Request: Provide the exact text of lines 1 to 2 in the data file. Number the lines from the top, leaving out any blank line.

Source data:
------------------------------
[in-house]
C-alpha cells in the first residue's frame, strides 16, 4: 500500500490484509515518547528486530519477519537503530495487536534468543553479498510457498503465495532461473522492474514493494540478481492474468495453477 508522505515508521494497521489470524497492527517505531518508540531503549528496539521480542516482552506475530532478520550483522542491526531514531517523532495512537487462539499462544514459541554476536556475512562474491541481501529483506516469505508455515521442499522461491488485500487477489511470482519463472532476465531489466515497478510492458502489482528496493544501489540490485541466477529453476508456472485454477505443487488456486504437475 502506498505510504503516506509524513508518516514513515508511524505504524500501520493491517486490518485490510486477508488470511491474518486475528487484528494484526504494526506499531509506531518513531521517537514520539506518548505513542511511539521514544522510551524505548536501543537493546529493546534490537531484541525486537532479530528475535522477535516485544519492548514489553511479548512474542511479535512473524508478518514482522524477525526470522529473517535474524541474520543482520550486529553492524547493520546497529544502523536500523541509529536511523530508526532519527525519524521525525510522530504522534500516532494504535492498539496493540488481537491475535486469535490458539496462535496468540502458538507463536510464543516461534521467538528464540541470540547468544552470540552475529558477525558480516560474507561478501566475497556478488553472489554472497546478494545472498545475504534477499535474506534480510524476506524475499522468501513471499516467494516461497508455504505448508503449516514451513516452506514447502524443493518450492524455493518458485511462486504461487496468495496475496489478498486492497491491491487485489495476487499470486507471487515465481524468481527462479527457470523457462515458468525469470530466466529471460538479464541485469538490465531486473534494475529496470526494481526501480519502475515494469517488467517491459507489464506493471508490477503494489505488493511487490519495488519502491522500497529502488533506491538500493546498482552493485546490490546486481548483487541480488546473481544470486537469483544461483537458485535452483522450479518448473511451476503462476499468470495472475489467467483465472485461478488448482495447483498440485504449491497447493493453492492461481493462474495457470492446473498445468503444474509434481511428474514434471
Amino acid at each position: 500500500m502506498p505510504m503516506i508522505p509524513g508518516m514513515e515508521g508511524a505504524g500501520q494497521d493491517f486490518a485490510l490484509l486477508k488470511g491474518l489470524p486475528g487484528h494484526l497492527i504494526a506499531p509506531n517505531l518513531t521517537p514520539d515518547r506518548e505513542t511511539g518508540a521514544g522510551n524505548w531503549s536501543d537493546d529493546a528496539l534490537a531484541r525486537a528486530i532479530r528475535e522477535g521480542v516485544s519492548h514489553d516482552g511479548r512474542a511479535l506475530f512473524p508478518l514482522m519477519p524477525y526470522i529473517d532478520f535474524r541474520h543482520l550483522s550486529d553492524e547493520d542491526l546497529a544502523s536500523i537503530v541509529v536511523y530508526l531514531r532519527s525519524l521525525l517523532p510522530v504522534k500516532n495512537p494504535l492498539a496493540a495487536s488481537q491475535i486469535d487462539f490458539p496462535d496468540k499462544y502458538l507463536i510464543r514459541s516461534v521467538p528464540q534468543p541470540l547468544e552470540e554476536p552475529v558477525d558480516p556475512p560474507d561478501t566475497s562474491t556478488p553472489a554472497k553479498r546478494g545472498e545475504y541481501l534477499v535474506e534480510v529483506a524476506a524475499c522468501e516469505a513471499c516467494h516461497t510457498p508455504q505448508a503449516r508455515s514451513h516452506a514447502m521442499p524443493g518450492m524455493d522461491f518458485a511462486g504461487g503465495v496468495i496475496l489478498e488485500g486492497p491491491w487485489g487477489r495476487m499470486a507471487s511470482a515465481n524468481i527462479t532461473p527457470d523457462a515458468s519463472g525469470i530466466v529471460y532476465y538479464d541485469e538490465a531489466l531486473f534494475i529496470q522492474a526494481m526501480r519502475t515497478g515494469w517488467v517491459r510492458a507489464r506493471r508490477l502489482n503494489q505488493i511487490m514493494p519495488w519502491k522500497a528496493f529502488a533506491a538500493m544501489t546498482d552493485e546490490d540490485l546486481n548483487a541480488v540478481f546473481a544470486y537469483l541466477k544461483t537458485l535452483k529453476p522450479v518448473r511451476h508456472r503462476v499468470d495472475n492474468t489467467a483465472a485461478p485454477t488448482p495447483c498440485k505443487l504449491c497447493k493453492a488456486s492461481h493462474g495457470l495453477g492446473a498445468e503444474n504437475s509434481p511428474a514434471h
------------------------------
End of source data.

[in-house]
C-alpha cells in the first residue's frame, strides 16, 4: 500500500490484509515518547528486530519477519537503530495487536534468543553479498510457498503465495532461473522492474514493494540478481492474468495453477 508522505515508521494497521489470524497492527517505531518508540531503549528496539521480542516482552506475530532478520550483522542491526531514531517523532495512537487462539499462544514459541554476536556475512562474491541481501529483506516469505508455515521442499522461491488485500487477489511470482519463472532476465531489466515497478510492458502489482528496493544501489540490485541466477529453476508456472485454477505443487488456486504437475 502506498505510504503516506509524513508518516514513515508511524505504524500501520493491517486490518485490510486477508488470511491474518486475528487484528494484526504494526506499531509506531518513531521517537514520539506518548505513542511511539521514544522510551524505548536501543537493546529493546534490537531484541525486537532479530528475535522477535516485544519492548514489553511479548512474542511479535512473524508478518514482522524477525526470522529473517535474524541474520543482520550486529553492524547493520546497529544502523536500523541509529536511523530508526532519527525519524521525525510522530504522534500516532494504535492498539496493540488481537491475535486469535490458539496462535496468540502458538507463536510464543516461534521467538528464540541470540547468544552470540552475529558477525558480516560474507561478501566475497556478488553472489554472497546478494545472498545475504534477499535474506534480510524476506524475499522468501513471499516467494516461497508455504505448508503449516514451513516452506514447502524443493518450492524455493518458485511462486504461487496468495496475496489478498486492497491491491487485489495476487499470486507471487515465481524468481527462479527457470523457462515458468525469470530466466529471460538479464541485469538490465531486473534494475529496470526494481526501480519502475515494469517488467517491459507489464506493471508490477503494489505488493511487490519495488519502491522500497529502488533506491538500493546498482552493485546490490546486481548483487541480488546473481544470486537469483544461483537458485535452483522450479518448473511451476503462476499468470495472475489467467483465472485461478488448482495447483498440485504449491497447493493453492492461481493462474495457470492446473498445468503444474509434481511428474514434471